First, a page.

As the building's TV tower vanished in billowing dust and smoke, the people on the bridge looked back. There was a vast, collective moan, pierced by cries. Some people panicked and tried to run through the crowd ahead. It was, as one of my colleagues said, "like a Godzilla movie."
The streets below City Hall were nearly deserted. No pedestrians, no cars. It was a strange, yellowish darkness, nuclear winter, a volcanic eruption, the end of the world. The air was filled with dust and several inches of powdered cement covered everything. All sound was muffled, as in a winter snowstorm. Thousands of letters, documents and computer printouts were everywhere.
The Trade Center plaza was strangely quiet chaos. One can't adequately describe the effect of a place so familiar suddenly becoming a scene from another planet. The few people I could see were vague shapes in the gloom. I saw no other journalists. Unknown to me then, some of my colleagues had been forced to run for their lives.
I saw a few wrecked fire engines but nobody yet realized that hundreds of firefighters and dozens of cops had died under the collapsing towers. A third skyscraper, the 48-story No. 7 World Trade Center, was on fire and would crash later that day.
Like most disasters, this one was full of oddities. Among the thousands of pieces of paper that floated across to Brooklyn, our next door neighbor found on his sidewalk a sheet from an insurance company. Dated 13 April 2001, it listed pieces of jewelry worth $3 million, owned by Randolph A. Hearst and Veronica Hearst -- the late father and stepmother of Patricia Hearst. What were the odds, I wondered, of randomly finding one piece of paper in that blizzard of airborne debris bearing a recognizable name?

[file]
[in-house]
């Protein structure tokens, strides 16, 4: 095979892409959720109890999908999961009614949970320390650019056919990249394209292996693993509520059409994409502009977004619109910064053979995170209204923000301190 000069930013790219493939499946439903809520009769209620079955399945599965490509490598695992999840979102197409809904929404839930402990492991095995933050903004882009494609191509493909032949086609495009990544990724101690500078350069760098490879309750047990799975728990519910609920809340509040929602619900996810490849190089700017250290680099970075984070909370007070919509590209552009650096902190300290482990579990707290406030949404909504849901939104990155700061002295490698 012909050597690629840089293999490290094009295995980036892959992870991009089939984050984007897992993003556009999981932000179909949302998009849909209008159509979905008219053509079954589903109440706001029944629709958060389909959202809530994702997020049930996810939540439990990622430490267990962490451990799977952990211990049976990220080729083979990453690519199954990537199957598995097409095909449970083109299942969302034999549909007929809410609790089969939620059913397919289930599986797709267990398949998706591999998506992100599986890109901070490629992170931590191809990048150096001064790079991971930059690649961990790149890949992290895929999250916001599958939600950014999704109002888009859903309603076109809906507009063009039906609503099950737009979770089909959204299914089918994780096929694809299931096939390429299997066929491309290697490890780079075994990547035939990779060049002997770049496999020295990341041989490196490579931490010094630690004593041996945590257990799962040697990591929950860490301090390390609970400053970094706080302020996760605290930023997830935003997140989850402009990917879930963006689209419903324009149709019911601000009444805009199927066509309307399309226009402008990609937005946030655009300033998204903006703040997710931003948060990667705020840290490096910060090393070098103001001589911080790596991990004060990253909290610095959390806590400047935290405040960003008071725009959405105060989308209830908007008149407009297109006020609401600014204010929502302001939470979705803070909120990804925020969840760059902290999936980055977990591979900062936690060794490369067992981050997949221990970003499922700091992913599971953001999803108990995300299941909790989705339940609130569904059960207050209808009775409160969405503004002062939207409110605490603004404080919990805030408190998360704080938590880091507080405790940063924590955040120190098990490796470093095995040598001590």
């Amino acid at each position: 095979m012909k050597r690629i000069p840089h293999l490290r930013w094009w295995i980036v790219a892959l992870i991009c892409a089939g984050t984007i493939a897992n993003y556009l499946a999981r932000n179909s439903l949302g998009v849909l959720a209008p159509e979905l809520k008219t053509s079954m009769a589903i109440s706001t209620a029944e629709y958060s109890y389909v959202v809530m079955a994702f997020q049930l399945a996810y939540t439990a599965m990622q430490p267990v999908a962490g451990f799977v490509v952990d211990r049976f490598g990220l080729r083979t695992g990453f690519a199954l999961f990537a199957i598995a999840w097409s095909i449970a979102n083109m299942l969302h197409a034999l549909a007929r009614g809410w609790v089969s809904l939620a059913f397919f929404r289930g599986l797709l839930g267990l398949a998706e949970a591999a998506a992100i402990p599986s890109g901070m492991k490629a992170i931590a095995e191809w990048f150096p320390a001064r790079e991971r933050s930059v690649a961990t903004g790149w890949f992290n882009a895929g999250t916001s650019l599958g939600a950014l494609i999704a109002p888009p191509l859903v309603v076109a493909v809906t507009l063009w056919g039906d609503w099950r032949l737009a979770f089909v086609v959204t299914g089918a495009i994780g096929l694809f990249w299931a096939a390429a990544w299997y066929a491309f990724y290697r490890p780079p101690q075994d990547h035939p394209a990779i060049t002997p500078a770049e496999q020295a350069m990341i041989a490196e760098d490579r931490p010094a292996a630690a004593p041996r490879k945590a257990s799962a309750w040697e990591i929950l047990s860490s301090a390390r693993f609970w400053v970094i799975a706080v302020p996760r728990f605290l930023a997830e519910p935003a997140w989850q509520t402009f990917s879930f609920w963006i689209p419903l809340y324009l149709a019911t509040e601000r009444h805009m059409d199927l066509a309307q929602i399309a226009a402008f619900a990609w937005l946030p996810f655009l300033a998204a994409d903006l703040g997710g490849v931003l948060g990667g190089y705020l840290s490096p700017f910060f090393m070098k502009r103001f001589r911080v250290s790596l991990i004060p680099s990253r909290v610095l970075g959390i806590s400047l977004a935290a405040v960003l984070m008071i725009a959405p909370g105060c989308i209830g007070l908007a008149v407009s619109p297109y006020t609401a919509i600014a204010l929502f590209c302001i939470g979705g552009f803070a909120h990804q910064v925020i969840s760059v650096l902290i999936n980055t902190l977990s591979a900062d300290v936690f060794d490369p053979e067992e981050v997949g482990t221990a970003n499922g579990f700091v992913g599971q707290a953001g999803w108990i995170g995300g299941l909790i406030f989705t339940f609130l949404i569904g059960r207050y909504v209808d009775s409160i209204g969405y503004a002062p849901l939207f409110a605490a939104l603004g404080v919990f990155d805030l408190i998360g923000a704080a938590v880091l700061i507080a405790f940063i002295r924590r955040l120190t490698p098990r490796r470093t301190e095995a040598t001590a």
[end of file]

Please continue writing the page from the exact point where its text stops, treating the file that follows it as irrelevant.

There were endless examples of strangers helping each other, and of a new-found civility among New Yorkers, who as we all know aren't famous for that. People put out American flags, a patriotic gesture that ordinarily might subject them to ridicule by their sophisticated friends. But it was hard to find a house or a business in New York City that did not have a flag on display.
After the dust had literally cleared and Pyle had written thousands of words about the disaster, he started to reflect, and not just react. He became more thoughtful, less stoic, about what he had seen, smelled, heard and felt. His change from a pro's pro as a reporter to a man deeply affected by an historic catastrophe may be captured in a later dispatch:
One weekend, 300 people in our neighborhood visited four firehouses and a police station to offer public thanks. At Ladder Company 101, a new truck had replaced the one destroyed on 9/11, and a shrine of letters, pictures and other mementoes honored the seven men who were killed. Next to a rack of bunker coats bearing their names, a sign read:
"Friends and Brothers of Ladder 101
We hold you here in our hearts
We hold your gear for your return
We know you are trying to reach us
Thanks, Richard, old and dear friend, for sharing such important thoughts and words with strangers a continent away. They bring us closer and remind us of what we have lost.
Executive Editor Mike Tharp can be reached at (209) 385-2456 or firstname.lastname@example.org.